Coloring and coloring books have been a popular activity among children for many years and has even re-emerged as a trend for adults. Not only is it fun, coloring can be relaxing and a great way to reduce stress, among other benefits. Today is National Coloring Book Day, and what better way to celebrate than by spending time with your friends, children, grandchildren, or by yourself to sit back and color?
Among its many free downloadable materials for kids and adults, the Brain Awareness Week section of our site features a new series of coloring sheets based on the five classic senses: sight, taste, sound, smell, and touch. While these pages are geared for young children, everyone is welcome to fill them with color and learn a thing or two about how the human body receives sensory information.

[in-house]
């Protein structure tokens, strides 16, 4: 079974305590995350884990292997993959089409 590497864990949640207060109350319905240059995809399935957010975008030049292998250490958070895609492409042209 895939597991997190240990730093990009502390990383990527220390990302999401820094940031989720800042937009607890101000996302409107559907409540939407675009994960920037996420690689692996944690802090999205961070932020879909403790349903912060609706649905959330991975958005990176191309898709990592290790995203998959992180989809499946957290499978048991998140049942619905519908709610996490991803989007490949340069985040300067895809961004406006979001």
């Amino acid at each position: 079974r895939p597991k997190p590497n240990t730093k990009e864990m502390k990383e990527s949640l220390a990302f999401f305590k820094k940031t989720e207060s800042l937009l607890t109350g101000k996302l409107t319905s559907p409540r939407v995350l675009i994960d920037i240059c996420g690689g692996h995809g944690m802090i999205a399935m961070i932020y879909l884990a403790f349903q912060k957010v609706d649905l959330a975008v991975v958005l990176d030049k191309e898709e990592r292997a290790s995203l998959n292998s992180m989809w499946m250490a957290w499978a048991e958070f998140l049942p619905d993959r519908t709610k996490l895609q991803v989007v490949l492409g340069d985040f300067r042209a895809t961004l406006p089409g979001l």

Coloring and drawing also have their cognitive benefits: Reward pathways in the brain become active during art-making activities. A team of researchers at Drexel University published a study last summer that found making art resulted in stress reduction and increased positive emotions. The team used functional near-infrared spectroscopy (fNIRS) imaging to measure blood flow in the brain while participants took part in various art-making activities.
“The prefrontal cortex is related to regulating our thoughts, feelings, and actions. It is also related to emotional and motivational systems and part of the writing for our brain’s reward circuit. So seeing increased bloodflow in these areas likely means a person is experiencing feels related to being rewarded,” the study’s authors report.
If you’ve already printed our coloring sheets on the senses and want more, you can download today’s National Coloring Book Day pages for free here. There are also coloring book parties happening at public libraries, museums, and wellness centers all over the US! To share your completed work on social media with fellow colorists, use #NationalColoringBookDay.
– Seimi Rurup